From the widespread protests in Colombia, US, Palestine, Afghanistan to climate change urgent pleas and disaster emergencies, how are humans valuing each other’s lives?
By Natalia Bonilla
Since the early 2000s, psychologists Paul and Scott Slovic have led a groundbreaking research on how humans relate to mass atrocities. In their latest book Numbers and Nerves and its companion website The Arithmetic of Compassion, they provide answers to why we value some lives more than others and whether our compassion can wane the distant and longer an Other’s suffering takes.
“What our research shows is that, indeed, this is the way our feelings influence us with regards of life: as the numbers get bigger and bigger we may lose feeling all together. The more who die the less we care,” Dr. Paul Slovic said.
After almost two decades of interviews and case studies on genocides and other human rights violations, Slovic, his son Dr. Scott Slovic and more than a dozen of contributors, have identified three phenomena that affect the way our brains and emotions work: psychic numbing, pseudoinefficacy and the prominence effect.
The first two are related as psychic numbing causes humans to feel indifferent to the suffering of large numbers of people while pseudoinefficacy refers to the idea that people are less willing to help one person when they are made aware of the broader scope of people in need that they are not helping.
“We found that if we invited people to donate money to a humanitarian aid organization trying to help starving children and we show a picture of a child starving and we give him a name and a story, then people will donate,” Paul explained.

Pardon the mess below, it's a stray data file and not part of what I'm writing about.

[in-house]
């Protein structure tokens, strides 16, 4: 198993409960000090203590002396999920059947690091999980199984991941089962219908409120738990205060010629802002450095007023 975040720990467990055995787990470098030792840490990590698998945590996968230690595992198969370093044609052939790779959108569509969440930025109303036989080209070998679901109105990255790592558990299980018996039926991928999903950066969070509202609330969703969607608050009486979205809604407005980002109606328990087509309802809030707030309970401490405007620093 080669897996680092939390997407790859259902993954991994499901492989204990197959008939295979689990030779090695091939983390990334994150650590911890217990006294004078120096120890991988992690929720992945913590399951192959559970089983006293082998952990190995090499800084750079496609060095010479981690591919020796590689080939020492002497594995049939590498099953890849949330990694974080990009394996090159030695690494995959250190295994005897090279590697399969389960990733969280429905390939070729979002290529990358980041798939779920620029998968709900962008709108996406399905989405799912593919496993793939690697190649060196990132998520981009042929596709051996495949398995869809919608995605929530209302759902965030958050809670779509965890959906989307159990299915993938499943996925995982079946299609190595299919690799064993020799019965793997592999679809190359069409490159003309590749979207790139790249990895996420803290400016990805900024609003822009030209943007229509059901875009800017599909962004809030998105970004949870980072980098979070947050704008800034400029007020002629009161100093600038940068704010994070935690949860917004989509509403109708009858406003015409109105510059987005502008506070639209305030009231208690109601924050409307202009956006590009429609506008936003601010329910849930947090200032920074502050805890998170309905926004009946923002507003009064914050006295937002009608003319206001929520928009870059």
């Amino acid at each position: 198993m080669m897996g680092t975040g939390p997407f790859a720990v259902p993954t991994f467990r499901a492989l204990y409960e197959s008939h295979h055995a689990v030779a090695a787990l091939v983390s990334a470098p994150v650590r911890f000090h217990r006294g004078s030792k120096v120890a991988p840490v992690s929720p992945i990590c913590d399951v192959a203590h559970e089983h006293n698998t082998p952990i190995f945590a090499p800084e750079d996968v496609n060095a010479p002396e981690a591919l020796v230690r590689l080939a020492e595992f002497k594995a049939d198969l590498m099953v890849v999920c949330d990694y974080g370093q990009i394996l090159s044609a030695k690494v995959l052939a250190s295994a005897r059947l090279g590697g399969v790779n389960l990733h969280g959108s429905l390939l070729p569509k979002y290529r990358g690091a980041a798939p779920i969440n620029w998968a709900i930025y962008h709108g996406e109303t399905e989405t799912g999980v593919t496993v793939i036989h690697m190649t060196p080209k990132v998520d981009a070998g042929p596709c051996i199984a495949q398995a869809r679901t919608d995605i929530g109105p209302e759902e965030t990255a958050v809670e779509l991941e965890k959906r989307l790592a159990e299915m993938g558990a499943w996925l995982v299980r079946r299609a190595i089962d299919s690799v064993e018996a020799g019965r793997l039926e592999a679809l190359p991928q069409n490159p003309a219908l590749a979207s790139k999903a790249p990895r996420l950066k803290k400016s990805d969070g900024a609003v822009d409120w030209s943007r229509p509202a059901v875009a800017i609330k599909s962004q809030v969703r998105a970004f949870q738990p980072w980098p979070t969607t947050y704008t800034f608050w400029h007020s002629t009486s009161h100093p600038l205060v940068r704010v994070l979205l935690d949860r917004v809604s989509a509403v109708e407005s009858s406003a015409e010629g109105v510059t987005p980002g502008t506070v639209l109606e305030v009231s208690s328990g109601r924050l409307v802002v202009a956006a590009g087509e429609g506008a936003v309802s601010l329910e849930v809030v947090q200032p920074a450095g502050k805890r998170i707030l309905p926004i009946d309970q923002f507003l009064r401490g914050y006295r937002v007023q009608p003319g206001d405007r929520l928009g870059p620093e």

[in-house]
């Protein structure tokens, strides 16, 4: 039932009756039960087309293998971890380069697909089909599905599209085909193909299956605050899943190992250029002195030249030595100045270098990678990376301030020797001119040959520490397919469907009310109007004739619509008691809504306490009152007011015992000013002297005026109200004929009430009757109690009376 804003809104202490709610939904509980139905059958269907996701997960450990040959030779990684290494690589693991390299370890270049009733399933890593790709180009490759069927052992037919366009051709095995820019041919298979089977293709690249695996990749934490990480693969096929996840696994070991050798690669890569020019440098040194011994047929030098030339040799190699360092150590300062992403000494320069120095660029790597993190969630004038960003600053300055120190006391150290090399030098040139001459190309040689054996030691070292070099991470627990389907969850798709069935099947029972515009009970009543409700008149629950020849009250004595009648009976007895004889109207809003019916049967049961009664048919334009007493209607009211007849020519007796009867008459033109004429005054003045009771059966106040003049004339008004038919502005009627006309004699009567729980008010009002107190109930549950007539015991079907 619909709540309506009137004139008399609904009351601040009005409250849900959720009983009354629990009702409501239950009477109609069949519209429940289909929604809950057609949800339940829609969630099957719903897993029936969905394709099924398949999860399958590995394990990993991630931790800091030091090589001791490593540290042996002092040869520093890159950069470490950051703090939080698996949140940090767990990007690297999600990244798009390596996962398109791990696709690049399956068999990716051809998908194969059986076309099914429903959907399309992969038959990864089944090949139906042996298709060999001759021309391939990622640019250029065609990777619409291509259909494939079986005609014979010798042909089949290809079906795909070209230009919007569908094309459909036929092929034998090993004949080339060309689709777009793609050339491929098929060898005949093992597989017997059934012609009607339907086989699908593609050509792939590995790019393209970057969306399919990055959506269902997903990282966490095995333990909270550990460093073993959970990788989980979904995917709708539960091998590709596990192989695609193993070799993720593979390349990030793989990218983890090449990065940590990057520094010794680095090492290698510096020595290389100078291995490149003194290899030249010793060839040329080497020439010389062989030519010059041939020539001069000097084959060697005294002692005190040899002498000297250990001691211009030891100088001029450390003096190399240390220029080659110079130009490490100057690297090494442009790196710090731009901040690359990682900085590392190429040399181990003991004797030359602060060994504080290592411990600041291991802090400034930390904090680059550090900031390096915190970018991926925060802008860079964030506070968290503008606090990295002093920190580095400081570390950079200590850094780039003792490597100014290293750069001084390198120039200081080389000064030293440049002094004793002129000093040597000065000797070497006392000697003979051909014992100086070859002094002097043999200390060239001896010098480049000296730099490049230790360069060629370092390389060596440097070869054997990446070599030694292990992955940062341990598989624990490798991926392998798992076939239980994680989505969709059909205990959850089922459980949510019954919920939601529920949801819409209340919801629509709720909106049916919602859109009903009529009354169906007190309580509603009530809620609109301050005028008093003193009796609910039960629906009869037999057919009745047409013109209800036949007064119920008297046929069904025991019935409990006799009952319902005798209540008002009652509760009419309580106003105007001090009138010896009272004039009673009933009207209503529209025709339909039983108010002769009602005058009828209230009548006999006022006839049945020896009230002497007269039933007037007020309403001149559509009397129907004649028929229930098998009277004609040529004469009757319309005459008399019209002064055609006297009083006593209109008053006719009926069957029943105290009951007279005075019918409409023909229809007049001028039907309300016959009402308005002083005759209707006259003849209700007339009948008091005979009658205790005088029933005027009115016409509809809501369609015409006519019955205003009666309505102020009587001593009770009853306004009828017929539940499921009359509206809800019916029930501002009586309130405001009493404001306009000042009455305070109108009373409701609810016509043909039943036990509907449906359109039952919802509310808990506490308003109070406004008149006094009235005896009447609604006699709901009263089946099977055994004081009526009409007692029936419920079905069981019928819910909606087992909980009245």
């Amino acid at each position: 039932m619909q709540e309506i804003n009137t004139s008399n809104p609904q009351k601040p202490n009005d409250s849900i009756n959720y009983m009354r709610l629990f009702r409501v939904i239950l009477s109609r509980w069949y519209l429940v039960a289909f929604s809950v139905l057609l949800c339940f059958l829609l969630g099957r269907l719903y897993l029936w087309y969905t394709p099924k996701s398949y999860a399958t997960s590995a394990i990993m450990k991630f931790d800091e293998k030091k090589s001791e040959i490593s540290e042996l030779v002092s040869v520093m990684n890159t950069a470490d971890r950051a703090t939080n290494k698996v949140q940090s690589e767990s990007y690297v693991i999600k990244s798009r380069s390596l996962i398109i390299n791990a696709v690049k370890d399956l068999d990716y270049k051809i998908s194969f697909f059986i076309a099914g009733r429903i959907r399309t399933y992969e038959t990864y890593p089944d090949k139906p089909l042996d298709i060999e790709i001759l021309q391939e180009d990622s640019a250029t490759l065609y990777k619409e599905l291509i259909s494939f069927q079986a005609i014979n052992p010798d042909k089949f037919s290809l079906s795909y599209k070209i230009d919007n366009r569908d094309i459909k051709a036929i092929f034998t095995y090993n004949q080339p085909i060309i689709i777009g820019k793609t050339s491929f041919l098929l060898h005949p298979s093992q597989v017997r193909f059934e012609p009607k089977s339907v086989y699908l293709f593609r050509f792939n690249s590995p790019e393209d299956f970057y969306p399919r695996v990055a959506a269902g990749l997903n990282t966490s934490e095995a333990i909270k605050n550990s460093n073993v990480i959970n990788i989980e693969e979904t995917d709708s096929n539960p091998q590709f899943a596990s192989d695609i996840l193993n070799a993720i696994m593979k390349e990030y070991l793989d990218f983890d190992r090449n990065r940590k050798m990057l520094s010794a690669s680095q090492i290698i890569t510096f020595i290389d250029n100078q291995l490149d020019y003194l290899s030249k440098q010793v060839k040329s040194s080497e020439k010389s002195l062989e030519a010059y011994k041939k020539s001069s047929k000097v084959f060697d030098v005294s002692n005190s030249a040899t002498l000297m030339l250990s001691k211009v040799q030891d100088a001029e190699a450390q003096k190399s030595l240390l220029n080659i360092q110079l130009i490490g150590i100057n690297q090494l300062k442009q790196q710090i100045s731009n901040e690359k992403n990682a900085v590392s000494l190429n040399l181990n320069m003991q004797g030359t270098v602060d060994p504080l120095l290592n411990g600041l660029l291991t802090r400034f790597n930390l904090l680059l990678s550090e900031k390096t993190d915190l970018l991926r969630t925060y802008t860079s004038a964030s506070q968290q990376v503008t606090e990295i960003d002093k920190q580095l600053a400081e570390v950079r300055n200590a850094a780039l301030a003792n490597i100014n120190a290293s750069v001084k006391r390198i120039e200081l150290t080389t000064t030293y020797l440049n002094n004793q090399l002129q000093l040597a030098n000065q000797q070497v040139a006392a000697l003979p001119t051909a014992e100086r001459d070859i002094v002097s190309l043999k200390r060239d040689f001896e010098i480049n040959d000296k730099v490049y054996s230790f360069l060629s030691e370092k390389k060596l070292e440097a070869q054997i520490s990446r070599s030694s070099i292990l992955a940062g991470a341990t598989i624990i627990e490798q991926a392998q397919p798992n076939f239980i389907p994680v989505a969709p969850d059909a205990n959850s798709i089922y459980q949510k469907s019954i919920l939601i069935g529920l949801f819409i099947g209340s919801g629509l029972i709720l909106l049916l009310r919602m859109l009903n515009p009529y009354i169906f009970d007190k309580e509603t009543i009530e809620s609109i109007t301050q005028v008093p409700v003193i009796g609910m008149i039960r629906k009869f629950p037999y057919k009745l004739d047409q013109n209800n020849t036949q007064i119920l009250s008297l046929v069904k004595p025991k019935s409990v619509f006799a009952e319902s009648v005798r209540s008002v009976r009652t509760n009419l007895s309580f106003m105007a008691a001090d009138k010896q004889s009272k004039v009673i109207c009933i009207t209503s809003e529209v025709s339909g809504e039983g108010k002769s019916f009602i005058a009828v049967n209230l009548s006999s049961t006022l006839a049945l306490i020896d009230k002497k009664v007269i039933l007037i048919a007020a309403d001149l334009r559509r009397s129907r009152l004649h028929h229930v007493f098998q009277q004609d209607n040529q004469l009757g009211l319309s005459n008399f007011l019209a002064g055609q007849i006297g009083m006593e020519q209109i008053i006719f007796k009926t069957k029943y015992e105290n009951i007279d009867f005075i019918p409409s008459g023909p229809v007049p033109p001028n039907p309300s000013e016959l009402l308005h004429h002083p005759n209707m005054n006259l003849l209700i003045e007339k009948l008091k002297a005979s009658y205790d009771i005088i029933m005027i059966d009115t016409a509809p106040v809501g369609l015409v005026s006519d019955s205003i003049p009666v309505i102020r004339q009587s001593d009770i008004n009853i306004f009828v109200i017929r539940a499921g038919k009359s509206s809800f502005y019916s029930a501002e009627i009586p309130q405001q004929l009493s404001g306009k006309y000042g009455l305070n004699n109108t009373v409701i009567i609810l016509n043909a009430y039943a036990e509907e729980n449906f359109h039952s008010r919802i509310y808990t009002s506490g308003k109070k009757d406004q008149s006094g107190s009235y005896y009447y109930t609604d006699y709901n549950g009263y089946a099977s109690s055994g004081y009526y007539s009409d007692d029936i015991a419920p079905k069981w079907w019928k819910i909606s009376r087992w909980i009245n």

The president of Decision Research and professor of psychology at the University of Oregon added that when we share the fact that there are millions of children starving in a specific country, a decline of empathy may occur.
“People have the opposite effect when the statistics of the big problem were put next to the picture of the child first because they need our help, we feel good helping others (something he refers to as “the warm glow”), but they didn’t like it to feel that there are many other children suffering,” he said.
From several studies on this matter, the behavioral and environmental sciences scholars found that people don’t feel as good about helping others when they realize there are some people who are not being helped even discarding even the possibility of helping those they possibly can.
In a post-truth era, where social protests, digital scams, natural disasters, pandemics, racial and colonial tensions are impacting our relationships in an unprecedented way, there is a need to understand what kind of emotional and rational responses we have when processing information about what’s happening in the “real world”.
According to Scott, it’s important to share “poignant stories in catastrophic cases in order to provoke and produce attention but then we want them to analyze this situation and realize there is not only this one suffering person but actually this is amplified to a much larger scale and probably need to be dealt through better public policy.”